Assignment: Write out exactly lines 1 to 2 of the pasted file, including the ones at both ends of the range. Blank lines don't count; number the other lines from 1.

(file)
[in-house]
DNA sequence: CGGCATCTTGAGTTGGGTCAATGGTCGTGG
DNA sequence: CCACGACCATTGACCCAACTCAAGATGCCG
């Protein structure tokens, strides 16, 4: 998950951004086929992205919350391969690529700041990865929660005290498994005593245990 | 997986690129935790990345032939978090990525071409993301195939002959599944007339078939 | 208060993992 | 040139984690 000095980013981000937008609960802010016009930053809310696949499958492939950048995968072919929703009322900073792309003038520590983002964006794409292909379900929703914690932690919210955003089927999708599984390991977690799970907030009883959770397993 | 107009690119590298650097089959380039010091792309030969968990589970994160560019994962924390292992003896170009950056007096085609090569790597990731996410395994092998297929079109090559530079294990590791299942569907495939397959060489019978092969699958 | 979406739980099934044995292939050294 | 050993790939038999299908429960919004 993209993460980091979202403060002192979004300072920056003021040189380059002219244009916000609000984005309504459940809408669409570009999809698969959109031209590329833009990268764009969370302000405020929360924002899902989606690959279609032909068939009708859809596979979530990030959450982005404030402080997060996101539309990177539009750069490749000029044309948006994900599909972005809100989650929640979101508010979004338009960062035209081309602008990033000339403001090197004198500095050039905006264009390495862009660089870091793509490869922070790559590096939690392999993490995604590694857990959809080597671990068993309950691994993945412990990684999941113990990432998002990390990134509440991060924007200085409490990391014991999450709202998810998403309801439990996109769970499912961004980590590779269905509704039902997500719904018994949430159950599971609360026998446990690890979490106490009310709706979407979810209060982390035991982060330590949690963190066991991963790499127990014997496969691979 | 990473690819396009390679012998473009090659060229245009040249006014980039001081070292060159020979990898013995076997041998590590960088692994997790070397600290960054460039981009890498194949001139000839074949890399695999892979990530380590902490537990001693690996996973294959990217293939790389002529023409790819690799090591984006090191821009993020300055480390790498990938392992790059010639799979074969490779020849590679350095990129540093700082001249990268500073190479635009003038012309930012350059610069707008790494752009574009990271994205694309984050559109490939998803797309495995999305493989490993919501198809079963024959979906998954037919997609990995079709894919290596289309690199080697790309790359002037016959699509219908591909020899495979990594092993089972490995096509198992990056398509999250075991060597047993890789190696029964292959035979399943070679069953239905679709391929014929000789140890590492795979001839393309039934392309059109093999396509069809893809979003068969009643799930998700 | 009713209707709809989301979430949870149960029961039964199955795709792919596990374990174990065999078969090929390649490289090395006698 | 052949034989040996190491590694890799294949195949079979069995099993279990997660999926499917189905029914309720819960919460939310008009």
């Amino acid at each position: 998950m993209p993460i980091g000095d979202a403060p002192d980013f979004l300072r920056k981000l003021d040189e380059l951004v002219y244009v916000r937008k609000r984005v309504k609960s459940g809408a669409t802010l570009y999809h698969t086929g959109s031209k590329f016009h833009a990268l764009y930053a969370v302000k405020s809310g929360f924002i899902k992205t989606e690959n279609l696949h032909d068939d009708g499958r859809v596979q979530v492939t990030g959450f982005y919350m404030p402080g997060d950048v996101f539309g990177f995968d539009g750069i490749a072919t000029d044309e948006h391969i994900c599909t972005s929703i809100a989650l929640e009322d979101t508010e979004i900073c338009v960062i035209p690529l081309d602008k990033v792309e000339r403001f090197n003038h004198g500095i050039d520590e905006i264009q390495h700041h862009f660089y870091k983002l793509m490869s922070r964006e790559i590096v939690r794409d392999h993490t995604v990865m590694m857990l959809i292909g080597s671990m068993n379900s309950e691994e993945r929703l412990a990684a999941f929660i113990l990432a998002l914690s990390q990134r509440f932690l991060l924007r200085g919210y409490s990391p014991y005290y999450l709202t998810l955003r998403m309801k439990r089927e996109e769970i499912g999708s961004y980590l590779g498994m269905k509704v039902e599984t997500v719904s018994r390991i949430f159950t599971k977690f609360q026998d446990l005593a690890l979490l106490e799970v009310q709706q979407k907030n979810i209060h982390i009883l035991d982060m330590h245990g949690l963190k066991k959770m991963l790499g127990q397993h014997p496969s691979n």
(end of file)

[in-house]
DNA sequence: CGGCATCTTGAGTTGGGTCAATGGTCGTGG